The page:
8.) Copenhagen. Lately, it seems Copenhagen has been doing a lot right. It was rated number one on the green scale in Europe by Siemens last year. All with good reason: Copenhagen is taking a real leadership role on sustainable innovation. The city has committed to carbon neutrality by 2025 and 40% of its citizens regularly commute via bicycle.

9.) Hong Kong. Hong Kong scored quite well in key areas, including the digital governance ranking (3). However, its quality-of-life score (70) dropped the city down to ninth in this ranking of smart cities. Hong Kong is experimenting with RFID technology in its airport, as well as throughout the agriculture supply chain. The city has also been a leader in the use and adoption of smart cards, which are already used by millions of residents for services like public transit, library access, building access, shopping, and car parks.

10.) Barcelona. Barcelona was recently ranked the number two smart city in Spain in the IDC report, and with good reason. The city is a pioneer in smart city and low-carbon solutions. It was among the first in the world to introduce a solar thermal ordinance about a decade ago, recently launched the LIVE EV project to promote the adoption of EVs and charging infrastructure, and the city also recently announced a major partnership to develop a living lab for smart-city innovation.

Other cities such as Amsterdam, Stockholm, Vancouver, Melbourne, Seattle and São Paulo were all close to enter this top 10 as well. Generally, it’s good to see that more and more cities start to adopt the Smart City concept and start to develop projects to get involved.

We’ll keep you posted!!

Talking Cars

"Talking" vehicles graphic

On the roads of Ann Arbor, Michigan, hundreds of vehicles are fitted with kit that lets them ‘talk’ to each other. The pilot was initiated by the US Department of Transport and will continue for one year and will connect about 3,000 vehicles in total.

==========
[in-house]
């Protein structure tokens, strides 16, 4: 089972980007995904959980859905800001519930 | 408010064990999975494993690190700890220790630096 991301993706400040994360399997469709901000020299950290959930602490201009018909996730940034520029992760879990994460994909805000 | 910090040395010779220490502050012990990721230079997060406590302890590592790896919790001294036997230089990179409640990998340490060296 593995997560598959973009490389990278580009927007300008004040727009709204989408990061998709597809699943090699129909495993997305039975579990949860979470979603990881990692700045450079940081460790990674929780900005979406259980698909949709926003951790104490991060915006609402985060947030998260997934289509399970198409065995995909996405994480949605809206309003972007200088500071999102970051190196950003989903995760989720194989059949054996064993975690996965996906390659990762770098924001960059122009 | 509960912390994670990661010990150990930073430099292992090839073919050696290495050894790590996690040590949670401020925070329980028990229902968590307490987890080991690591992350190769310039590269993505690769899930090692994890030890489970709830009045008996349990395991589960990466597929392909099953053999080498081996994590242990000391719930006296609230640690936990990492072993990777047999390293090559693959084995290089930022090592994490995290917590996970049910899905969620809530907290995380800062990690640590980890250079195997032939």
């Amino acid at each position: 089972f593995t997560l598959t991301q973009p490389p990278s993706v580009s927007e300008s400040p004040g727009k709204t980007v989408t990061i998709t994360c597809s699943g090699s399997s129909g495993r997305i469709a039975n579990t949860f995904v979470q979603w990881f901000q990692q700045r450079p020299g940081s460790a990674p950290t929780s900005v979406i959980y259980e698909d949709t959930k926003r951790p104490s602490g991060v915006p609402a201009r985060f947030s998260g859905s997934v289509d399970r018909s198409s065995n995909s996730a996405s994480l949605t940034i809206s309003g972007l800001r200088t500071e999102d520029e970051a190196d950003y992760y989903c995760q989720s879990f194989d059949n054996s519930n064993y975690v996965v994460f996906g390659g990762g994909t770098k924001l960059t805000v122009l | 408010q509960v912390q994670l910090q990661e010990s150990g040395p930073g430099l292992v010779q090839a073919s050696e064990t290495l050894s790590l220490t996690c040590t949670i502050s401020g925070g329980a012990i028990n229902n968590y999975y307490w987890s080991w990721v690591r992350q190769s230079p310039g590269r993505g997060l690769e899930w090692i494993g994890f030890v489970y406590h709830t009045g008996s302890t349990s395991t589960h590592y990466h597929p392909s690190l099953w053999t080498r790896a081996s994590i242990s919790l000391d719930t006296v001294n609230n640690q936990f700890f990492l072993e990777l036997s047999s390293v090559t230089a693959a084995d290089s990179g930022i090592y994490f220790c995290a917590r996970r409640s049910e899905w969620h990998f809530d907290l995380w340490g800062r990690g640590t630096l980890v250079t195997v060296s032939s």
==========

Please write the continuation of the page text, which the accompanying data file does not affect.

The aim of the pilot is to test technology designed to alert drivers to dangerous situations in an effort to reduce the number of accidents on the roads. At the end of the trial, the data gathered should be used to force law changes regarding the required safety equipment.

In 2011, more than 32,000 people died on the US’s roads due to crashes. The government suggests that 80% of the number of accidents did not involve drugs or alcohol meaning that technology could create a step-change towards safer transport.

The companies Ford, General Motors, Honda, Hyundai, Mercedes-Benz, Nissan, Toyota and Volkswagen have all provided vehicles to be used. Nearly 500 trucks and buses are already equipped with the communication devices which rely on technology similar to wi-fi. By the start of October that number is set to rise to about 2,800.

The actual kit will let vehicles send data to each other and selected parts of the city’s infrastructure.

Drivers will be warned if:

  • There is a risk they could crash into another vehicle at crossings where their view is restricted.
  • If another vehicle is changing lanes in their blind spot.
  • If there is a danger of a rear-end collision because the car in front of them has braked suddenly.

Drivers will be warned of dangers they might not be able to see to reduce the risk of a collision.

According to National Highway Traffic Safety Administration’s David Strickland, this technology has the potential to be the ultimate game-changer in roadway safety. However, it still remains a challenge to implement the technology in the real world, he said.

Collision alert graphicAlternatives to the technologies involved in the project are already on the market. For example, Bosch offers an ultrasonic sensor which registers objects three metres to a car’s side which the driver may not be able to see. Nissan has also introduced a car-mounted radar which monitors the road ahead and applies the brakes if it thinks a collision is imminent. In Europe Volvo is working on an alternative wireless technology in which cars “follow” a lead vehicle, mimicking its actions and forming a convoy.

Even though these technologies have great potential to improve road safety, the amount of time it will take before we see it become widespread will depend on both whether the technology is viable and how quickly governments are likely to demand that vehicles implement it. At least 30 to 40 years away we would say.